"Why we need to be concerned is because the current bill of Mr. Poilievre will not correct these shortcomings," said Mr. Dion.

"It will do nothing to improve the capacity of the commissioner to succeed in the future."

Mr. Côté's report castigates the Conservative party for calling electors to inform them of their polling station after Elections Canada expressly told all parties not to do so. Those calls went ahead "despite ... their knowledge that a small percentage of electors would be given incorrect information," Mr. Côté said.

Story continues below advertisement

Elsewhere in the report that party is identified as the Conservative Party of Canada.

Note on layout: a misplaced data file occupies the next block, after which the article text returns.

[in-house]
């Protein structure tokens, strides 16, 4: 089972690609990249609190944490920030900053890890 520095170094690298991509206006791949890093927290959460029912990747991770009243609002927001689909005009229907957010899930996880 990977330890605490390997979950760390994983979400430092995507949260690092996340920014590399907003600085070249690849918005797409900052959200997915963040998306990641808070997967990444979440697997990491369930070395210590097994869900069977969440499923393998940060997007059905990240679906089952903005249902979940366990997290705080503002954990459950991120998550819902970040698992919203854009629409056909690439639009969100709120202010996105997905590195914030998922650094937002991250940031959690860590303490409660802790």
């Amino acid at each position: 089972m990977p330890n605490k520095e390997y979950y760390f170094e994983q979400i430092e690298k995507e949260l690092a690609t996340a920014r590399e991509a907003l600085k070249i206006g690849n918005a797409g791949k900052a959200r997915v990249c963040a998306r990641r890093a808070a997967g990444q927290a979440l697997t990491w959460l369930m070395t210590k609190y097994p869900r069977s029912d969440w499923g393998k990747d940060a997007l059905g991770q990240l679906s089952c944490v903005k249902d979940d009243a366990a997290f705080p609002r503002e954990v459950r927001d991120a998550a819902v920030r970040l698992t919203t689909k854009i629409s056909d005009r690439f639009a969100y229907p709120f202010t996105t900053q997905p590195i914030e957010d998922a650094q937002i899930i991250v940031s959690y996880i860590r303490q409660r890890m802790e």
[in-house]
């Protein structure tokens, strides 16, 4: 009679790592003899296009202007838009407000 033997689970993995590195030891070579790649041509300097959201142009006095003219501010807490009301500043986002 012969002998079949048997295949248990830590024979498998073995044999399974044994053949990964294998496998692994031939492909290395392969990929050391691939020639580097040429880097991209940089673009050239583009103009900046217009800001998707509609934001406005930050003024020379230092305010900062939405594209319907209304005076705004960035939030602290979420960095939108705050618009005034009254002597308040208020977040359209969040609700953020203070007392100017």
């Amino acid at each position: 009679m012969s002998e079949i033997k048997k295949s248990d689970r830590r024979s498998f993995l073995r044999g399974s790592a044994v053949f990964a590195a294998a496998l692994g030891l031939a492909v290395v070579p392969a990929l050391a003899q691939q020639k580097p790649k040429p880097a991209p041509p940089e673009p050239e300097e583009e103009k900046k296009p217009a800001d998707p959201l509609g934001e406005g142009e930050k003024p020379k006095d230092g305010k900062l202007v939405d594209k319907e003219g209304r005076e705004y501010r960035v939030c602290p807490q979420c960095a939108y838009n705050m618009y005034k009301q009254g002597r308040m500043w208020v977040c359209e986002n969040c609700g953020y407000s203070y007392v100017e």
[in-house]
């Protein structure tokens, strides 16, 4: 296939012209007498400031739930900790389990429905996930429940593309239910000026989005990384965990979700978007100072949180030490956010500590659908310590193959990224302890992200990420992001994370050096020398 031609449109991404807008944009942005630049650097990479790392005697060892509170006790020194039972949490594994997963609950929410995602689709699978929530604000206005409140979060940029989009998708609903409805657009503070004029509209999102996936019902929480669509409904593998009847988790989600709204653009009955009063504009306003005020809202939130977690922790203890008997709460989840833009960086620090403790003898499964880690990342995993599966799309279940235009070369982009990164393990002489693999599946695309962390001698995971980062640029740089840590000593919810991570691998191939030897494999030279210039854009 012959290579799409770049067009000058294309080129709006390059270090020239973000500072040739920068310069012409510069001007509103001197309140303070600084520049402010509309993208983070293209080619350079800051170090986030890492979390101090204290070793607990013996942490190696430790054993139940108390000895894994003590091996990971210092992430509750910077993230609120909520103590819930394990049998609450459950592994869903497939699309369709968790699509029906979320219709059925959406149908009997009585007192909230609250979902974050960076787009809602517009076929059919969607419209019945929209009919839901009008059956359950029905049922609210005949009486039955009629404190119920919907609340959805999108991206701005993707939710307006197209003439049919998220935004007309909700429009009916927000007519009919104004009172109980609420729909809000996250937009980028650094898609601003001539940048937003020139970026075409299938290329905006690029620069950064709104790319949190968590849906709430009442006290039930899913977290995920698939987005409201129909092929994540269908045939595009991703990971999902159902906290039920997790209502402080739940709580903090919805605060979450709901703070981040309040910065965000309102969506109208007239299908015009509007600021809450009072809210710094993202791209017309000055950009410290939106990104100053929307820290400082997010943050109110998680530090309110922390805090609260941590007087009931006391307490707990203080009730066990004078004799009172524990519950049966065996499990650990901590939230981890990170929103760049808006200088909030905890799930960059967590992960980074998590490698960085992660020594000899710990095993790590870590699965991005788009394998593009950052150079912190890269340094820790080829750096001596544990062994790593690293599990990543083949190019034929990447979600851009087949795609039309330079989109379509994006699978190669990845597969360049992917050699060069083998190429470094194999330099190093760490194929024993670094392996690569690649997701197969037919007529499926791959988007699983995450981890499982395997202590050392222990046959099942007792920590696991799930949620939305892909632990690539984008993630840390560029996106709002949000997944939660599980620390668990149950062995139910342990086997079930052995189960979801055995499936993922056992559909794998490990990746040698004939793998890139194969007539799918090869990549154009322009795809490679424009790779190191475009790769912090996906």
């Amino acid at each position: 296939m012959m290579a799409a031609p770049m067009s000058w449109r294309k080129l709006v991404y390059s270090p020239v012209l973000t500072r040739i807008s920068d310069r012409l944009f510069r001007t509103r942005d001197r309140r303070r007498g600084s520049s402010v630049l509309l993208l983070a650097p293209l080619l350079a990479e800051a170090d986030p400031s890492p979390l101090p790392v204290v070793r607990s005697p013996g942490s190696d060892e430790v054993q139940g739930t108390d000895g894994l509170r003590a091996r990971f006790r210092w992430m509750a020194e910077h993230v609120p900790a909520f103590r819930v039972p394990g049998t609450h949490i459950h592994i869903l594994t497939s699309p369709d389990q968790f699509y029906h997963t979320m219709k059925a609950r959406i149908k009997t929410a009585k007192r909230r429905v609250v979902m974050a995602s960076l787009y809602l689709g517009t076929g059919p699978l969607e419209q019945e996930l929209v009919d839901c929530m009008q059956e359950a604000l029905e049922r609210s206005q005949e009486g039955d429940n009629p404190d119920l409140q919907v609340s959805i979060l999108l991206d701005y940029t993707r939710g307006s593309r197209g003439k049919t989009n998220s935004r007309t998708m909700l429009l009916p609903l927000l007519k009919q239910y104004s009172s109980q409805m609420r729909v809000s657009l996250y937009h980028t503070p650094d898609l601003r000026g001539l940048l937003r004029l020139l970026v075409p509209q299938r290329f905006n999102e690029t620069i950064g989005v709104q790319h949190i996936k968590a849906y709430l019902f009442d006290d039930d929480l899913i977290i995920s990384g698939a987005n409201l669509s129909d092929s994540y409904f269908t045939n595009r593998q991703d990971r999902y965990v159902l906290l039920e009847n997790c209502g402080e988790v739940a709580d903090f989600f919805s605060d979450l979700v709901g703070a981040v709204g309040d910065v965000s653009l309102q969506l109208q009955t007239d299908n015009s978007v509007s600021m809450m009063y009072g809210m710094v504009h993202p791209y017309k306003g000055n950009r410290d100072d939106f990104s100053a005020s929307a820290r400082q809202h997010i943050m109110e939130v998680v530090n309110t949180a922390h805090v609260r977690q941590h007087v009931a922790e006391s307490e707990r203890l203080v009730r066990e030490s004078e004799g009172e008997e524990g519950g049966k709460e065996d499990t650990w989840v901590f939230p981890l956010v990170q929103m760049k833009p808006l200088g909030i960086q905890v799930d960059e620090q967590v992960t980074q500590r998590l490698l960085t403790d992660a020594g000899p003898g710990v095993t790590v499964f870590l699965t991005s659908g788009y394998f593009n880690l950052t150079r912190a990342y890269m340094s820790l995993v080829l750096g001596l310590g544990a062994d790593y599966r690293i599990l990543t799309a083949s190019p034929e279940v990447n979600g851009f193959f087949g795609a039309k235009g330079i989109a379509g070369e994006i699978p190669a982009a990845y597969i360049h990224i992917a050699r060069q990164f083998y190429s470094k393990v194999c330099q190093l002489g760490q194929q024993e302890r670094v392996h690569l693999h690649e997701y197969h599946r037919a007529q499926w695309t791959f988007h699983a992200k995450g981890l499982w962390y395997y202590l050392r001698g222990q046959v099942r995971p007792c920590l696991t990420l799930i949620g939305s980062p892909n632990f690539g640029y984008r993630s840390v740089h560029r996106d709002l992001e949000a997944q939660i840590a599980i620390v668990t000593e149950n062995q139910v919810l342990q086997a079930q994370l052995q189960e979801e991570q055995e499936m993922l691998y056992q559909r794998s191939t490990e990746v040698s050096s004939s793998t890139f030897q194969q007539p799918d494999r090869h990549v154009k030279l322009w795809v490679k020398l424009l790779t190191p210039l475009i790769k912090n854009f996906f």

Duff Conacher, a co-founder of the group Democracy Watch, likened the case to the recent RCMP decision not to recommend charges for former Harper chief of staff Nigel Wright's secret $90,000 payment to Sen. Mike Duffy.

"Allow the courts to draw the line," Conacher said. That's what they're there for."

The investigation was complicated by the amount of time it took for many people to report the suspicious calls, which caused memories to fade. Media coverage may also have also coloured recollections, said Cote. And the failure of major telecom companies to preserve call records meant it was impossible to check the source of calls for the vast majority of the 1,700-plus complainants.

Charron, in a four-page appendix to the report, cited these impediments as well as the "inordinate delays and at times inexplicable resistance to providing the requested information," to investigators.

"I am unable to say if the result of this investigation might have been different in a world where none of these investigative challenges existed," concluded the former Supreme Court justice.

Story continues below advertisement